secured with the https protocol. Check the correctness of the entered
values in the forms, do not enter your personal details or bank card details
when participating in drawings or other events. If a suspicious message
with a link or request came from a loved one, colleague or friend,
remember that their account could have been hacked.
Always check the account name and availability of a phone number in case
of a full copy of the account. We are talking about accounts in apps or
websites of banks, tax authorities, online stores, travel agencies, airlines,
etc. Check your work accounts. Keep in mind that their typical features can
Check your work accounts. Keep in mind that their typical features can be
A file sent by your playmate or colleague may be a spyware or ransomware
Trojan as well as email or message attachments.
Try not to use unverified apps on your personal and corporate devices.
Follow the licensing policy.
When interacting with your partners, try to receive reliable quotations and
only from your corporate mail.
If you receive a suspicious message, check if the sender's email address
matches the sender's name. See if the message was authenticated. Before
clicking the link, hover over it and look at a URL that will appear in a
browser status bar. If the URL doesn't match the message description, the
link may lead to a phishing site. Check message headers to make sure the
“From” line contains a correct name. If you receive an unexpected
suspicious message, contact the sender using another way of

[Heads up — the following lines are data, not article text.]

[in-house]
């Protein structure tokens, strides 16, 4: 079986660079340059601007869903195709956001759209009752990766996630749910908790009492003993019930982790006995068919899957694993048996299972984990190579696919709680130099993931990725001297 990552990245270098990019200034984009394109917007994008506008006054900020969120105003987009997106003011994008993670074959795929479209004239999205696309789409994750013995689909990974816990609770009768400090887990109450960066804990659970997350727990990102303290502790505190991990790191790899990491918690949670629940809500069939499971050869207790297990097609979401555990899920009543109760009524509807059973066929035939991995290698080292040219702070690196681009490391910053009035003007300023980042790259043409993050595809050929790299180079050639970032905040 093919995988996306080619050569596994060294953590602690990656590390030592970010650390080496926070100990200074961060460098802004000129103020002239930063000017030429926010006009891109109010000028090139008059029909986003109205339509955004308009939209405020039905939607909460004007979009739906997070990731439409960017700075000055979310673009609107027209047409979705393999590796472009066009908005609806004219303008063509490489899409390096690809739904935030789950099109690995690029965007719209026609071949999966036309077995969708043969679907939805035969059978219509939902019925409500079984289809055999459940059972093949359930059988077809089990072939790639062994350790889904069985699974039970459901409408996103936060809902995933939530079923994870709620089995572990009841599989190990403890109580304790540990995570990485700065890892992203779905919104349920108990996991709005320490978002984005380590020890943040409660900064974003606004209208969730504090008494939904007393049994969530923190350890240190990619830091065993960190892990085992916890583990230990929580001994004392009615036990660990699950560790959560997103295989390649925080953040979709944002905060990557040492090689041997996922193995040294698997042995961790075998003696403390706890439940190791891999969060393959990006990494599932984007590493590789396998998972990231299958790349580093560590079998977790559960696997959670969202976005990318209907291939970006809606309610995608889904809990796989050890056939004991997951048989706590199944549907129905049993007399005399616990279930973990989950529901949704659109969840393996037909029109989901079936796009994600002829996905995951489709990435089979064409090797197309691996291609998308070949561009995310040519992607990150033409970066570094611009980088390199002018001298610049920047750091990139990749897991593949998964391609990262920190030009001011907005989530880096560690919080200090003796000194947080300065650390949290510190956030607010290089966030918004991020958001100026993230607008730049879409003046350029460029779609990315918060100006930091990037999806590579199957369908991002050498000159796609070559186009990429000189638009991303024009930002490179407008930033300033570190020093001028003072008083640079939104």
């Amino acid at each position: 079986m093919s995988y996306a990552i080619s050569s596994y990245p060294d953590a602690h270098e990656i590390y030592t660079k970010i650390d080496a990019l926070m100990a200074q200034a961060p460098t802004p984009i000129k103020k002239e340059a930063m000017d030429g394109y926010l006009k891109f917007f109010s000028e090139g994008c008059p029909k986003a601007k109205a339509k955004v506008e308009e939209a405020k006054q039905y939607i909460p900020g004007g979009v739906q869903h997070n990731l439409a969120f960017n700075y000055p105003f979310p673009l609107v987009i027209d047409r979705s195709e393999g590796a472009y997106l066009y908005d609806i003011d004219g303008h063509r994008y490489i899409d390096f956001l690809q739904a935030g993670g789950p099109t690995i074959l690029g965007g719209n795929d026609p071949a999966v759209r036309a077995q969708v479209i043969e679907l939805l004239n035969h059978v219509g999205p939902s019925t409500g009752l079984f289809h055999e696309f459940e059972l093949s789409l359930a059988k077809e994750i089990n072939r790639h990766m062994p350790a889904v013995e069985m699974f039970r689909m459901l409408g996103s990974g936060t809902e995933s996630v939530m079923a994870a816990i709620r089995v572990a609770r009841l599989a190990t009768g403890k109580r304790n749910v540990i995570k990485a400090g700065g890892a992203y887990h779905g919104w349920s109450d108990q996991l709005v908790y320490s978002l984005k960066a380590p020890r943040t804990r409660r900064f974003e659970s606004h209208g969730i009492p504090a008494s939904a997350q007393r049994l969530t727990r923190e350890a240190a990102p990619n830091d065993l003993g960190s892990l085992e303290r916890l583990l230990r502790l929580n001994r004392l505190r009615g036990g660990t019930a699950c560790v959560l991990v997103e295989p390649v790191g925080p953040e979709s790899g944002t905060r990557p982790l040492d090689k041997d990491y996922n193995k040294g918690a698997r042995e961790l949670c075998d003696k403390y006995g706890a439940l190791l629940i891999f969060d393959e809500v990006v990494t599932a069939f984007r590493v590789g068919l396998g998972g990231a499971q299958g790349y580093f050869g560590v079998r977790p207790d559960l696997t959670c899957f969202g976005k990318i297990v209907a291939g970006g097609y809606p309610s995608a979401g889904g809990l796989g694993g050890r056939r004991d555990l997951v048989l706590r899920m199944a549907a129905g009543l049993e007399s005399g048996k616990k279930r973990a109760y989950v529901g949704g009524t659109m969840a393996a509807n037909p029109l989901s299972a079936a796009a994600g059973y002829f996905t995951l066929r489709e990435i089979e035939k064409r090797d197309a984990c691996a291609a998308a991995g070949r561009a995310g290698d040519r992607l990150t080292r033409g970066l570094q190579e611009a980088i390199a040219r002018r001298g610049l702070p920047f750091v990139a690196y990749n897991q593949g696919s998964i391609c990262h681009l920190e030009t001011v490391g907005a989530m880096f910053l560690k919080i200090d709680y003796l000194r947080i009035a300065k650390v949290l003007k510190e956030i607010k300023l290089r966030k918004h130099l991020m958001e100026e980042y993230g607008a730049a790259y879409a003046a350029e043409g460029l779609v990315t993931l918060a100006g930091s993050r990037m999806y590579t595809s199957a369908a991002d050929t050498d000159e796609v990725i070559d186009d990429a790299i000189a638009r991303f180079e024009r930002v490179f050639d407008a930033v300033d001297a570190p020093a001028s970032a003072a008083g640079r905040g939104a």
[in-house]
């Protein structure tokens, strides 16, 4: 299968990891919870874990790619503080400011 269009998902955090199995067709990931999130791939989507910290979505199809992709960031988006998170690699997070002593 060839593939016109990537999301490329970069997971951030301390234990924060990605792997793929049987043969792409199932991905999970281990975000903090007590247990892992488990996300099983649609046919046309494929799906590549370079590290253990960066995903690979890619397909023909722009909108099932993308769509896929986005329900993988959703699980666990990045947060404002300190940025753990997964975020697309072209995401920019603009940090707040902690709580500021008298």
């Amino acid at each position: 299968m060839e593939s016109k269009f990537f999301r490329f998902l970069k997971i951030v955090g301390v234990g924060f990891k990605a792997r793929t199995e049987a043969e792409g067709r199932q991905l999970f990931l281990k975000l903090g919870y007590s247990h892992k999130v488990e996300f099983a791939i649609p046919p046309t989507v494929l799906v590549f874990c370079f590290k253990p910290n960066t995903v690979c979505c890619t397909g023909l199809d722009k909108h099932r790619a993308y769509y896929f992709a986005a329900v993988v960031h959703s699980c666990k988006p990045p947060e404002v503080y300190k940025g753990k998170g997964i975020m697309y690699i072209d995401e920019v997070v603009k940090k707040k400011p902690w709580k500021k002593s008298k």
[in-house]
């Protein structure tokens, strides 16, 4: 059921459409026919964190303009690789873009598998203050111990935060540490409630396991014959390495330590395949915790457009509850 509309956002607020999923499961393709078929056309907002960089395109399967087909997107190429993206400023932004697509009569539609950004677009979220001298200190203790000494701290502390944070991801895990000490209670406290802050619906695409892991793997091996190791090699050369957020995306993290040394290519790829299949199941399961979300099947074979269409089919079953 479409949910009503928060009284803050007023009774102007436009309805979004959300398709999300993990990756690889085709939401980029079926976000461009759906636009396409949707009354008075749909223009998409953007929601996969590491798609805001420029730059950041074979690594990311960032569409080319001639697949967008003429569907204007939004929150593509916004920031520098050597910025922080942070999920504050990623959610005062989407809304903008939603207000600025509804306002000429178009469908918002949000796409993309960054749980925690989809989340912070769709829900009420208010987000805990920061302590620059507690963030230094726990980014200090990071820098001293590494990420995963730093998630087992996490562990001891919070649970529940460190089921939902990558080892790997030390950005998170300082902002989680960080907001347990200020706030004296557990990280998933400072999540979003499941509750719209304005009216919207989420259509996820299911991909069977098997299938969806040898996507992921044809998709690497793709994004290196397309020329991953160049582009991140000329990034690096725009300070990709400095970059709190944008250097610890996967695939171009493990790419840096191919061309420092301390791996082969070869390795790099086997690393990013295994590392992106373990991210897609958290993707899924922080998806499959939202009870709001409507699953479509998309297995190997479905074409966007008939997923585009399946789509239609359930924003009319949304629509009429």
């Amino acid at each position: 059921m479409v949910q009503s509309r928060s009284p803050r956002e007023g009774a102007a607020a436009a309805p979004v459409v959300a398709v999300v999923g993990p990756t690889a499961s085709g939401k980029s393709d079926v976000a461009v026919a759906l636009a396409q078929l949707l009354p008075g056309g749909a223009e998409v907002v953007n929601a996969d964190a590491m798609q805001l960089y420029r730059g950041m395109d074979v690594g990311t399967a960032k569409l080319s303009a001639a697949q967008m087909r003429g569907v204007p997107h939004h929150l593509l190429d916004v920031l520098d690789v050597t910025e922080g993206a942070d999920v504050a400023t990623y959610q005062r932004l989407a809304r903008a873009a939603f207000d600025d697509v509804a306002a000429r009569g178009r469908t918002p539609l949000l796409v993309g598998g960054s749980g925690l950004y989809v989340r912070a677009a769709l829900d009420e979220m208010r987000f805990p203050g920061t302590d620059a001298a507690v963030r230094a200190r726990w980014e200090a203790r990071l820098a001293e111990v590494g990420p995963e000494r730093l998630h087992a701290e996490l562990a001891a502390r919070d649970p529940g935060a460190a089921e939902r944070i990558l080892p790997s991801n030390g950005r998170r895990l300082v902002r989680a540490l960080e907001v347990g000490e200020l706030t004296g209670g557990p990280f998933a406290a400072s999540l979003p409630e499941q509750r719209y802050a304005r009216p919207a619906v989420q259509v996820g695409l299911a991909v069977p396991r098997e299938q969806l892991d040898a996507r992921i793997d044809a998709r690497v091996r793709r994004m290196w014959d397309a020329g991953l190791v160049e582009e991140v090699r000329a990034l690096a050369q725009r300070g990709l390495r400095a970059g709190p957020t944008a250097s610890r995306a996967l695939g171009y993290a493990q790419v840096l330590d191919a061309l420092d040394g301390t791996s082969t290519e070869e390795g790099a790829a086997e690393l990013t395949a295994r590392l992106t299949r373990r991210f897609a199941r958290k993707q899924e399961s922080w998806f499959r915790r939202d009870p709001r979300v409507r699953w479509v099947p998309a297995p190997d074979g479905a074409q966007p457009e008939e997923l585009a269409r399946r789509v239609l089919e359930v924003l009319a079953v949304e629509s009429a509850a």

communication and check if it was really sent by this person.
A few more tips
Try to enable two-factor authentication on all existing accounts. This step
can help if the master password has become known to hackers.
Delete all obsolete and unused accounts.
Regularly update passwords for your email and corporate accounts.
Don't use the same password too often.
Respond immediately to even the slightest hint of suspicious activity:
change passwords, block scammers, and run a deep antivirus scan.
Don’t tell anyone your CVV code, PIN code, one-time passwords and
passwords for Internet banking and mobile banking.
Don’t send or transfer SMS messages, emails with passwords, codes and
other data to third parties, try to keep your privacy.
Request verification details from a contact person, make formal requests,
and make sure a domain name is correct before contacting a website by
Stay alert when non-trivial questions regarding your personal and
What if you still become a victim?
1. Run an antivirus scan on your PC and smartphone.
2. Immediately change the stolen password for all accounts where it is used.
3. Set up two-factor authentication.
4. If you accidentally provided your card details or a code from SMS, call your
bank, block the card and check potentially dangerous transactions.